[mod_python] Subinterpreters and index.py

Nicolas Lehuen nicolas at lehuen.com
Fri Jul 2 11:40:24 EDT 2004

Jorey Bump wrote:
> Nicolas Lehuen wrote:
> > Jorey Bump wrote:
> >
> >>Modules are namespaces, regardless of their physical 
> location. This is 
> >>very important, even within subinterpreters.
> > 
> > I do understand this, and that's why I think that the 
> module defined 
> > in /app/index.py should not be overwritten by the one defined in 
> > /app/subdir/index.py. Maybe the namespace of the module defined by 
> > /app/subdir/index.py should be created within the namespace of the 
> > module defined by /app/index.py, so that the latter would inherit 
> > names from the former ? It seems that the publisher load 
> each .py file 
> > as modules based on the filename only, hence the name 
> collisions. If 
> > directories or URIs could be taken into account, this 
> collision problem would disappear.
> Modules of the same name cause collisions. It's that simple. 
> To avoid collisions, create packages and name them carefully. 
> It's like
> indentation: It imposes a discipline that has enormous 
> benefits that aren't immediately apparent.

So why doesn't mod_python.publisher automatically creates packages based on
directories ? Mod_python.publisher imposes its own limitations. It's not the
way Python is supposed to behave. You call it a feature of
mod_python.publisher, all right. But nothing prevents people from having
modules defined in files with the same name in Python, without name
collisions, provided they are defined within different packages.

Before switching to Python 18 months ago, I've been coding in Java for at
least 5 years (well, since Java 1.0 beta). So I quite get the idea of
packages, namespaces and so on. I also do have a whole bunch of Python code
organised in packages that I reuse in different projects. And I love coding
in Python ! But this mod_python behaviour has nothing to do with Python,
it's a limitation. Anyway, mod_python Servlets seems so solve this issue ; I
was thinking of a similar handler which would load .py files the way I want,
but Daniel already wrote it, so here I go.
> The file hierarchy is important to the mechanics of creating 
> your environment (setting the PYTHONPATH, creating packages, 
> etc.), but plays no part in the logic of your application. 
> Just as you can't give two files in the same directory the 
> same name, you can't give two modules in the top level of 
> your application the same name. If you want to reuse a name, 
> you have to distinguish it by placing it within a package. 
> There's no need to force mod_python to do this, when you can 
> indicate this yourself by placing __init__.py in the 
> directory you want to package. 
> Automagic packaging could break a lot more than it fixes 
> (you'd have to memorize every module or package in your path 
> before creating directories).

Yeah, Jorey, I do understand that, it's trivial stuff ; my problem is that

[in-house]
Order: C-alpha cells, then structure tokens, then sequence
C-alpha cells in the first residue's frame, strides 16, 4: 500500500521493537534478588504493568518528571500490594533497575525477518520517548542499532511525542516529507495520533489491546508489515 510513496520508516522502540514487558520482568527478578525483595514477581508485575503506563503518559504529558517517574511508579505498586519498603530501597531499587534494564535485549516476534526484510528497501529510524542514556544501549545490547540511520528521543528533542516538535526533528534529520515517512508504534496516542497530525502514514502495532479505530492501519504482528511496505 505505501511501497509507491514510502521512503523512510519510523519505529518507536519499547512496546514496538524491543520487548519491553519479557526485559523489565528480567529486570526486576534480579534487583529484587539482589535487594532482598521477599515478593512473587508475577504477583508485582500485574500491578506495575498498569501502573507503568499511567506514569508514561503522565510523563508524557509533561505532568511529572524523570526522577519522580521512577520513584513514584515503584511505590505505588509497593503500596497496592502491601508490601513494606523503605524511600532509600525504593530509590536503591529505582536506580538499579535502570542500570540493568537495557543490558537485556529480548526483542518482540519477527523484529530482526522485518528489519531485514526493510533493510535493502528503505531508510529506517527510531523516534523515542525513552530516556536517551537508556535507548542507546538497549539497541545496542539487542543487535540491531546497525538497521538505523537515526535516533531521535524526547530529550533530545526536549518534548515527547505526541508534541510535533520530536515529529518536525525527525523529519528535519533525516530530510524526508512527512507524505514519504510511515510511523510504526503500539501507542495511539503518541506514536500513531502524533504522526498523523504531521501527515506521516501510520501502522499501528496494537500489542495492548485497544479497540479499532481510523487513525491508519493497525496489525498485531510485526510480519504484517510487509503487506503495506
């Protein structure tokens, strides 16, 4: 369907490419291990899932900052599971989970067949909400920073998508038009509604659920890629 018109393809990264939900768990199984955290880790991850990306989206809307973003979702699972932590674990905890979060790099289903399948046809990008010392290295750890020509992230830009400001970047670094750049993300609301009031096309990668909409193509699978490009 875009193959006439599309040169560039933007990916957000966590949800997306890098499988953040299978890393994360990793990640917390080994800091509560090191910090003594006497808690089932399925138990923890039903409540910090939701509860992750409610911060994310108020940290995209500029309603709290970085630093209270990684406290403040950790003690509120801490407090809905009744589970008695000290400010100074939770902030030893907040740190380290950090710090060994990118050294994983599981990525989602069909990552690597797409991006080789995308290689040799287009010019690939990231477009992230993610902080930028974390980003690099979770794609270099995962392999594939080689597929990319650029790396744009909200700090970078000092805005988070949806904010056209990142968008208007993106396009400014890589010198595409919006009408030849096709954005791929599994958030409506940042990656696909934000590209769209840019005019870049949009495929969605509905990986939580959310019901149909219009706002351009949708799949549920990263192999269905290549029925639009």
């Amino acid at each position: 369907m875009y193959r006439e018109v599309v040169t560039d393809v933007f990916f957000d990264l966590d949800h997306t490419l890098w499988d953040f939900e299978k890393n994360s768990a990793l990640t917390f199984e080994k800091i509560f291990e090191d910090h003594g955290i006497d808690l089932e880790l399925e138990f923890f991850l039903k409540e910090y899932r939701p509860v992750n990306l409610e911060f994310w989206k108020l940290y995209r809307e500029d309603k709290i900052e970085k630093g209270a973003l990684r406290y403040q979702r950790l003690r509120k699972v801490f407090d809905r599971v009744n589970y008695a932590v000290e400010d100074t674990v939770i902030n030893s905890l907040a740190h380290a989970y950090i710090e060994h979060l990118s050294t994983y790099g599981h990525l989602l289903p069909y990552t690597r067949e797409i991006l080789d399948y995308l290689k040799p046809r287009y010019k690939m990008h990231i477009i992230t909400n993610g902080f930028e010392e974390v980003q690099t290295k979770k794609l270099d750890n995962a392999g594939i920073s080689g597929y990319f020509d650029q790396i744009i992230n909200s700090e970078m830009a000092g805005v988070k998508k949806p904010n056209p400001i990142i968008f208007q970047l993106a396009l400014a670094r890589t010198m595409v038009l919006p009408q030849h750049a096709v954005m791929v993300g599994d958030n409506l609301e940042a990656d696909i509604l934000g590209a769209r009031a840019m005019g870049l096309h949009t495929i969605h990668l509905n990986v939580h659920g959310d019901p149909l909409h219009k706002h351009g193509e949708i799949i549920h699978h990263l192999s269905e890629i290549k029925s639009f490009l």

mod_python.publisher seems to load all published modules in the top level
namespace. Sorry, I don't want to be too critical since mod_python is really
a nice achievement (very useful, especially when combined with the threaded
Apache2 implementation so that you can share data between threads), but you
don't have to lecture me on what is a namespace when the namespace issues
reside in mod_python.publisher.

This could be fixed in mod_python.publisher if the module_name was built
using the path part, not only the file part (line 67 of publisher.py) and by
loading the module by directly specifying the file to load and not adding
the path of the file to the call to import_module (line 98).
apache.import_module should then be patched to also support the loading of a
specific file, not only a module name which is then passed to
imp.find_module (line 454 of apache.py).
But like I've just wrote, we can also keep the best parts of mod_python, put
away mod_python.publisher and use mod_python Servlets instead.


> > How can I benefit from the behaviour you describe while 
> also declaring 
> > the libraries I need on the Python path ?
> This depends on your environment and your privileges. First, 
> try the test I outlined to verify your path under 
> Apache/mod_python (remove your PythonPath directive for the test).
> One solution is to create packages in your existing path. 
> Anything you put in your installation's site-packages 
> directory will be available to everyone on the system. In 
> fact, that's why it was created.

That's what I do right now, but I want to host many different applications
on my server (I have it configured in mass virtual hosting mode for that),
and I don't think it's a good practice to have the code for all my
applications available to every other application. That's why I wanted to do
something like this :

$WWW/pythonlib/                  --> code explicitely shared by all
$WWW/hosts/host1/                --> virtual host 1        
$WWW/hosts/host1/pythonlib/      --> code shared by all apps and modules of
$WWW/hosts/host1/index.py        --> redirects to the default application of
$WWW/hosts/host1/app1/           --> first application on host1
$WWW/hosts/host1/app1/pythonlib/ --> code shared by all modules of
$WWW/hosts/host1/app1/index.py   --> default module of host1/app1

In fact by reading this, I realise that by defining .htaccess files with
specific PythonInterpreter and PythonPath directives, I can do precisely
that plus get an healthy insulation of interpreters across applications (or
at least across hosts). I'll try this.



Nicolas Lehuen

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